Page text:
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Gay pride parades were especially raucous this past weekend after New York’s historic vote that allows same-sex marriages beginning in late July in the state. Governor Andrew Cuomo attended the parade in New York City. He told the crowd that the vote in New York will be instrumental in other states. “I think you’re going to see this message resonate all across the country now. If New York can do it, it’s OK for every other place to do it,” Cuomo said to cheering applause.
“This is an immense win that brings giant momentum to the movement to end marriage discrimination in the U.S.,” said Evan Wolfson, president of national gay rights group Freedom to Marry. Many celebrities also cheered the decision. Neil Patrick Harris tweeted on Friday night right after the bill passed. “It PASSED! Marriage equality in NY!! Yes!! Progress!! Thank you everyone who worked so hard on this!! A historic night!!” Other celebrities such as Ellen DeGeneres, Alec Baldwin, Russell Simmons, Alyssa Milano, and Kathy Griffin also tweeted their support.
But, not everyone was celebrating. Opponents said they would go on the attack against the four senate Republicans who supported gay marriage. Brian Brown, president of the National Organization for Marriage, said New York’s move was a “disaster for the Republican Party,” and that his group planned to spend $2 million over the next 18 months to defeat the legislators who supported it. “It’s the wrong thing to do,” said Maggie Gallagher, Chairman and co-founder of the National Organization for Marriage. “But it’s also incredibly politically stupid for the Republican Party to take responsibility for passing the gay marriage bill in New York.”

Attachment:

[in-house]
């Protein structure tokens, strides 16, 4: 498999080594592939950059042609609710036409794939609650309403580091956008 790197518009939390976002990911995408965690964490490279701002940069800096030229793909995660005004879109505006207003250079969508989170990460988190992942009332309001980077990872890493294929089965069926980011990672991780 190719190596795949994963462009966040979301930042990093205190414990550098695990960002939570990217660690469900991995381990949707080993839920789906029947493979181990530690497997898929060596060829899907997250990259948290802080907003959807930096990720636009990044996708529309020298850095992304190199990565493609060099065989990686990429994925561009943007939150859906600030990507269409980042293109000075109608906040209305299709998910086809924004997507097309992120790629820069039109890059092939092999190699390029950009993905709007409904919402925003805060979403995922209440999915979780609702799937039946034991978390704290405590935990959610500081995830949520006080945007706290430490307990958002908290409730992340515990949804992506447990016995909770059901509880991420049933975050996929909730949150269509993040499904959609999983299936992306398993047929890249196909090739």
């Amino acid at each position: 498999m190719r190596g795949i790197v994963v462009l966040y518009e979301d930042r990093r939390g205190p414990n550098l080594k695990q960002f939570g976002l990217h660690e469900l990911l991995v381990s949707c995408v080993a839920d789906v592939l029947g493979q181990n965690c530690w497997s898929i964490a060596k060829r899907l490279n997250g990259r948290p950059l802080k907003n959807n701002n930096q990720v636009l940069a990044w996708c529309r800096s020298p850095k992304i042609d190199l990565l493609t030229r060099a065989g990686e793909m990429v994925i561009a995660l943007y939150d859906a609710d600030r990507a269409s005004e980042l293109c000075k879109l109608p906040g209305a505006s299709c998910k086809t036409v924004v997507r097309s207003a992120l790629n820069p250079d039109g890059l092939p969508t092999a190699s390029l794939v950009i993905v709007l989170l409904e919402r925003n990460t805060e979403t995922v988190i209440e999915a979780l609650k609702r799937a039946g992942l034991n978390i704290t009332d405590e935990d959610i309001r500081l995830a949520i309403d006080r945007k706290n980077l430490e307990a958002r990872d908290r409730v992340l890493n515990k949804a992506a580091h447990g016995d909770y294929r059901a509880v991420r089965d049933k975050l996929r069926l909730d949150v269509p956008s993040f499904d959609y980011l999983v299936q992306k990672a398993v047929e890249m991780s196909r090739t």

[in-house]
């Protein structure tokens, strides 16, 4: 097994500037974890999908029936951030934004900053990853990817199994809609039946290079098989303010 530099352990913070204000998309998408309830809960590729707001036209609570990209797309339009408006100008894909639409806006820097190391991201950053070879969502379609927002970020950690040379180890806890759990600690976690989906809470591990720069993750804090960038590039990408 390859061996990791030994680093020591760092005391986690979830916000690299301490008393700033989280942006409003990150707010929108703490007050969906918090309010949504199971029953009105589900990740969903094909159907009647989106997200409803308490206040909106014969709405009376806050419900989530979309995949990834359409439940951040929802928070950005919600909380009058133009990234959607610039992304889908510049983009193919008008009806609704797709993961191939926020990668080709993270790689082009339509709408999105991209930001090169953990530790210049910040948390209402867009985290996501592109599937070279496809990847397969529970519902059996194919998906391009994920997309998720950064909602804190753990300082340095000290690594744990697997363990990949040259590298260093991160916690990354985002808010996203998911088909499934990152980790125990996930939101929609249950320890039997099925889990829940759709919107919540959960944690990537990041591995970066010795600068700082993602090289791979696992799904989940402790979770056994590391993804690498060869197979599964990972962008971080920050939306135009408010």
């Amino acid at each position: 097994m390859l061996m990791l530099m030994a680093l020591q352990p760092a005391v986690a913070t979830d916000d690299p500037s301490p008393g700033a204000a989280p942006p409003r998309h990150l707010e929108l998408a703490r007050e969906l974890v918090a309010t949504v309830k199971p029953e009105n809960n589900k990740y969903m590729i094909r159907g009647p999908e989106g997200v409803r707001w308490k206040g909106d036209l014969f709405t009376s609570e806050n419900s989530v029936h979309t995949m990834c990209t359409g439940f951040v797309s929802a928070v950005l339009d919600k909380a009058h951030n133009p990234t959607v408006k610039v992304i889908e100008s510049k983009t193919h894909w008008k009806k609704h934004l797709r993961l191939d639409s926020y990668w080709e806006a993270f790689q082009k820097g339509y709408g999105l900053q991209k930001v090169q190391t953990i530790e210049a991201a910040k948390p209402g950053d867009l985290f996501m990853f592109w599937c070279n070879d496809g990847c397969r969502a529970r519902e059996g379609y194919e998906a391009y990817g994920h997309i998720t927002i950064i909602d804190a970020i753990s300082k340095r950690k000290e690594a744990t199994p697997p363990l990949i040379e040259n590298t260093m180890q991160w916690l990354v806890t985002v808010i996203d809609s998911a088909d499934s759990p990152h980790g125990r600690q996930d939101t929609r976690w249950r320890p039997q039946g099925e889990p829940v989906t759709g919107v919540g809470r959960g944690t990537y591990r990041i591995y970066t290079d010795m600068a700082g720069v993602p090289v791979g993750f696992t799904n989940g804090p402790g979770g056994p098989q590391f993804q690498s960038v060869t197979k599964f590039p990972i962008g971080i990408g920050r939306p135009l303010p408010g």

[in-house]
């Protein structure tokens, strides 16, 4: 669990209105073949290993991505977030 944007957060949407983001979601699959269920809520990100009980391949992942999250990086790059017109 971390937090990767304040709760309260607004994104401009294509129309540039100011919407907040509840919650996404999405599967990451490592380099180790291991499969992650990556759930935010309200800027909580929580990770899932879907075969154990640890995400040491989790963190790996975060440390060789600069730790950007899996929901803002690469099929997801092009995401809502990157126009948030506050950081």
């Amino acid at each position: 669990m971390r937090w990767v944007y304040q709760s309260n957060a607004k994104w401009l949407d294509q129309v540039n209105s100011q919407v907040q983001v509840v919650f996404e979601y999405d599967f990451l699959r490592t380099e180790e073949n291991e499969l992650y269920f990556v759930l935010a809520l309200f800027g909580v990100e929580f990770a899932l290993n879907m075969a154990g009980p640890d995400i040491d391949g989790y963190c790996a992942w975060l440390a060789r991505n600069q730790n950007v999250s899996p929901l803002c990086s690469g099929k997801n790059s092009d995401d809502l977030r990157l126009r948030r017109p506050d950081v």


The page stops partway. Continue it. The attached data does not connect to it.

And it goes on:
Sen. Mark Grisanti, a Buffalo Republican who had been undecided voted for the bill. Grisanti said he could not deny anyone what he called basic rights. “I apologize to those I offend,” said Grisanti, a Roman Catholic. “But I believe you can be wiser today than yesterday. I believe this state needs to provide equal rights and protections for all its residents,” he said.
Governor Chris Christie from neighboring state New Jersey stated he was not a fan of gay marriage and would not sign a law like the New York law. Presidential candidate Michele Bachmann took it one step farther, stating she would support a constitutional amendment banning same-sex marriages.
New York Archbishop Timothy Dolan, who repeatedly spoke out against Same Sex Marriage before, did so again after Sunday Mass. “We don’t believe that marriage can be changed and radically altered to accommodate a particular lifestyle,” he said.